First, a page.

Royal Thunder - Crooked DoorsOften bands are formed for a shared love of similar tastes of music. Not only born out of eclectic tastes, Royal Thunder have absorbed these influences into their music to produce an unusual hybrid of Progressive Rock, Classic Rock, Indie, Goth and Grunge. This makes Royal Thunder, at the very least, interesting. And garnering interest and expectations is exactly what they have been gathering with a nomination for best new underground band in Metal Hammer’s 2015 awards.

‘’Crooked doors’’ is their sophomore album and they don’t hold back from creating an intriguing long-player, which is complex and layered with many subtleties and styles. The majority of the tracks require proper listening and are slow burners rather than instant catchy hooks and melodies. The exception is the excellent ‘Glow’, especially the opening guitar riff, which builds to a supremely climatic ending.

But be patient because with repeated listens this will seduce, captivate, and reward, especially with the opener ‘Time machine’, the slow chugging ‘Forget you’, and the staggeringly good ‘Forgive me, Karma’. ‘Wake up’ combines The Afghan Whigs soulful grunge with a sense of cathartic and life changing lyrics from Milny Parsonz. While the beautifully bold ‘One day’, is broad in scope and packed full of emotional weightiness. The addition of second guitarist Josh Coleman to aid founder Josh Weaver has definitely added an extra dimension to their sound with nuanced guitar playing throughout.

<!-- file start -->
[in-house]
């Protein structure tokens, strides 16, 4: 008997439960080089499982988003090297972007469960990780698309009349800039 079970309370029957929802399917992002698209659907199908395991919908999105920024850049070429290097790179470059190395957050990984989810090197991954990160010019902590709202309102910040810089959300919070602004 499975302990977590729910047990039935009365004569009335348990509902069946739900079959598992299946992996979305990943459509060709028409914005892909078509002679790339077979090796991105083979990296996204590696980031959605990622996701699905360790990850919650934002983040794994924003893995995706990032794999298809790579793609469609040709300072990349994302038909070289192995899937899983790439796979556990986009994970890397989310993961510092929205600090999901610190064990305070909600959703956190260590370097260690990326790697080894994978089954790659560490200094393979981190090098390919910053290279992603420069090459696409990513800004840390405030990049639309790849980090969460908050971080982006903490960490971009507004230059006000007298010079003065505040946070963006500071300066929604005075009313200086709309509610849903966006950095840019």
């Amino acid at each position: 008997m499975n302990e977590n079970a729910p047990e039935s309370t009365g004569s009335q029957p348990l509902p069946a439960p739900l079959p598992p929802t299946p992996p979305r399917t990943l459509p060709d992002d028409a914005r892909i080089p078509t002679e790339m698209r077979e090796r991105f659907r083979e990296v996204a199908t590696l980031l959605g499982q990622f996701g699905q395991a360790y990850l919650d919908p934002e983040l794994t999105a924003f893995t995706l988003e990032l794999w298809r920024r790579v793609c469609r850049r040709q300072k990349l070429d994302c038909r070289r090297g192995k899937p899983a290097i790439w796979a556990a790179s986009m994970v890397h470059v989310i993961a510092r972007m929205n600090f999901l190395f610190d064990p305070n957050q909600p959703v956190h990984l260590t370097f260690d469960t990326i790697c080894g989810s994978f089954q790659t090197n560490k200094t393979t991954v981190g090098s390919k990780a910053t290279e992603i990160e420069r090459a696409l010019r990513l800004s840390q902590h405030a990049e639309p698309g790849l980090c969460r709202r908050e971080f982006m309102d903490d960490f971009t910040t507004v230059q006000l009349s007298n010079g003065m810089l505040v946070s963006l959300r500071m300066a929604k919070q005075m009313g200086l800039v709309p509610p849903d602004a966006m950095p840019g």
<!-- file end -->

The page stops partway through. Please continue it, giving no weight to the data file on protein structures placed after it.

Mlny’s immensely strong vocals with her ability to find many ranges from softly sang to gritty howls of deep anguish, complements the complexities of the musical arrangements. Personally she has undergone a transformation from a wayward time in her youth to joining a religious cult, but instead has found redemption with music and meeting her spouse, fellow band member Josh Weaver. She has successfully transferred her hitherto intriguing life onto an absorbing and profound record. Her tones remind me of a cross between Siouxxie Sioux, Chrissie Hynde, Grace Slick and even a touch of Tori Amos in ‘The bear 11’ with just vocals and piano.

Royal Thunder have the potential to establish their own unique sound even further, and build on this album, then they have every chance to become at the very least a cult band. This is an album to admire for bravely pulling off so many styles and it definitely got me digging out my early Blue Oyster Cult and Afghan Whigs albums, which can only be a good thing.

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